The late and great David Bowie belted out “Changes are taking the pace I'm going through Ch-ch-ch-ch-changes, turn and face the strange.

Pretty soon every person filing their taxes will have to face some pretty significant tax changes under the leadership of President Donald Trump. While most of these changes will not necessarily affect your tax filing status for 2017, it’s a great idea to stay on top of the changes and what it means for your family so you are prepared.

Trump signed a huge tax overhaul into law, so unless you’ve been living under a rock you’ve probably heard about some major changes which will affect every single taxpayer.

Unless you have time to comb over the 500 or more pages of the legislative language, it’s hard to know if the adjustments will develop into positive news or bad news for your family’s bottom line.

We’ve broken down some key points of the new provisions that could possibly affect everything from your family’s investments to retirement strategies.

It is important to note, while some of these changes went into effect immediately in 2018, a majority will NOT affect your 2017 return due in April. In fact, a relatively large amount of the new changes are set to expire after 2025 and will subsequently transpose to 2017 rules unless Congress extends them.


Doubled tax credit for your children!

Starting this year the $1,000 allotted tax credit for each child under 17 will now be $2,000.

Of that, up to $1,400 of the credit is refundable for lower-income payers for each eligible child claimed. Good news also comes in the form of a new, nonrefundable credit of $500 for a dependant, not a qualifying child but perhaps an elderly parent or adult child who is disabled.

In addition to this new law, it notably maximizes the income phase-out threshold so higher-income families will pocket child credits. More specifically, the credit will phase out couples with AGI over $400,000 (up from $110,000 last year).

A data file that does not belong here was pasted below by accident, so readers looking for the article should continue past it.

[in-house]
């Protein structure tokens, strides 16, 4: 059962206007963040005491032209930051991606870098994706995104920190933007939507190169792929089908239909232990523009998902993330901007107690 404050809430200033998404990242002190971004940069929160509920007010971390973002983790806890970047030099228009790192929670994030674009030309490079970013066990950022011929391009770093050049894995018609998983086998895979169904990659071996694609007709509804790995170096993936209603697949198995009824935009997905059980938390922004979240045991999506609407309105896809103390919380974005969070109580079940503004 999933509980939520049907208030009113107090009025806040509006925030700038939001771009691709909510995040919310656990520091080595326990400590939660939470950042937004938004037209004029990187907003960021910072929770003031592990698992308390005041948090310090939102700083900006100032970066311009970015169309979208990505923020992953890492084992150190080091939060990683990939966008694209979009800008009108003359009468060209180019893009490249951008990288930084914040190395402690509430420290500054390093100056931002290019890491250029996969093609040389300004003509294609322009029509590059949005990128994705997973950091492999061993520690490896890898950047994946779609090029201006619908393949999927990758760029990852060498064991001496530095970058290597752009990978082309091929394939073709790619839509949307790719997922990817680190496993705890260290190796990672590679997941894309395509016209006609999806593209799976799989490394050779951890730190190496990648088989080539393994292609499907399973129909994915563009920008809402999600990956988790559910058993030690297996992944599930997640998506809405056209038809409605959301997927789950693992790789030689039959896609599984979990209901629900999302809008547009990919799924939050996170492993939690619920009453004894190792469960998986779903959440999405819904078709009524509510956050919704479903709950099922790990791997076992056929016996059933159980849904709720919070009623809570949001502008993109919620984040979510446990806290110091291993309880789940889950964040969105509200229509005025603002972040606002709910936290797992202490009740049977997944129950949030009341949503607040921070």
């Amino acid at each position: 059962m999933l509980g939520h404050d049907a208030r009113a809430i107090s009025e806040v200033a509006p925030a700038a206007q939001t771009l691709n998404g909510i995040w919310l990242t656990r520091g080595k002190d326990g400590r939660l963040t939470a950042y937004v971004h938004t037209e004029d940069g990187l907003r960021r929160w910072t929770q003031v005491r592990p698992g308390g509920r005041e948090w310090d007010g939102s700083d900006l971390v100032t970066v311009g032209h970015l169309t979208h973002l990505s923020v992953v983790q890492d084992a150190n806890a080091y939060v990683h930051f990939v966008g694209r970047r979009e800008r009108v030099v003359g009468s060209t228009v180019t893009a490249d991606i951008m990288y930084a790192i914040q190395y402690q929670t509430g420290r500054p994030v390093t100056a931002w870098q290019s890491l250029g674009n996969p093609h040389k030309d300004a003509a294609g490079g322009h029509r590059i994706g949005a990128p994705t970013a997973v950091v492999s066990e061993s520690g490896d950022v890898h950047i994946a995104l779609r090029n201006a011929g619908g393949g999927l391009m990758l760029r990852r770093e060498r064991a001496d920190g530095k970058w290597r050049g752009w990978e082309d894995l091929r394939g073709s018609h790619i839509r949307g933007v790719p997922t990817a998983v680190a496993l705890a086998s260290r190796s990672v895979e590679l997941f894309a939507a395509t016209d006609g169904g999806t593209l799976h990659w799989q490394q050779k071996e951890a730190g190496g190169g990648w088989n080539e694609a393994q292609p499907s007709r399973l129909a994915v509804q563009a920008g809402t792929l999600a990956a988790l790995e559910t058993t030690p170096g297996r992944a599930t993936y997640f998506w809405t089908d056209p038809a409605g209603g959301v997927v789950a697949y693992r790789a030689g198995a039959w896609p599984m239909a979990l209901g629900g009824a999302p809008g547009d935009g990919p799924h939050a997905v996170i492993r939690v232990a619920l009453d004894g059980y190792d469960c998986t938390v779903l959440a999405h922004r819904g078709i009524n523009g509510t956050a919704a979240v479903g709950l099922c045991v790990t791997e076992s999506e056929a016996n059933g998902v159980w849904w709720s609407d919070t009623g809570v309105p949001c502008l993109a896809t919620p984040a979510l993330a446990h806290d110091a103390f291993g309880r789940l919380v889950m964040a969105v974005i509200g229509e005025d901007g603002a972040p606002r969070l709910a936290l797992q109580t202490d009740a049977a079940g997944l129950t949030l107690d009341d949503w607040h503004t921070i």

Pinching Homeowner Tax Breaks:

Lawmakers have determined to trim the amount of debt on which homeowners are able to deduct mortgage interest from $1,000,000 to $750,000. The restriction applies to mortgage debt incurred after December 15, 2017, to buy or improve a principal residence or second home. Older loans are still subject to the $1 million cap.


Harsher Limits for State and Local Taxes Deductions
The write off for what you pay in local and state income, property, has always one of the most beneficial deductions and will now be squeezed.

Starting in 2018, the law sets a $10,000 limit on how much you can deduct off the state and local taxes you pay. A plan to limit the write-off to property taxes only was scrapped. You can deduct any combination of state and local income or sales taxes or property taxes, up to the $10,000 cap.


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I have over 40 years’ experience in tax planning and preparation, accounting, auditing, and business planning and strategies. My mission is to be your trusted tax advisor for all my clients, because short and long-term tax planning is critical to long term financial success. These are just a few of the many examples of the changes taking place this year. If you need help navigating the waters of your taxes please visit http://www.timwolfecpa.com/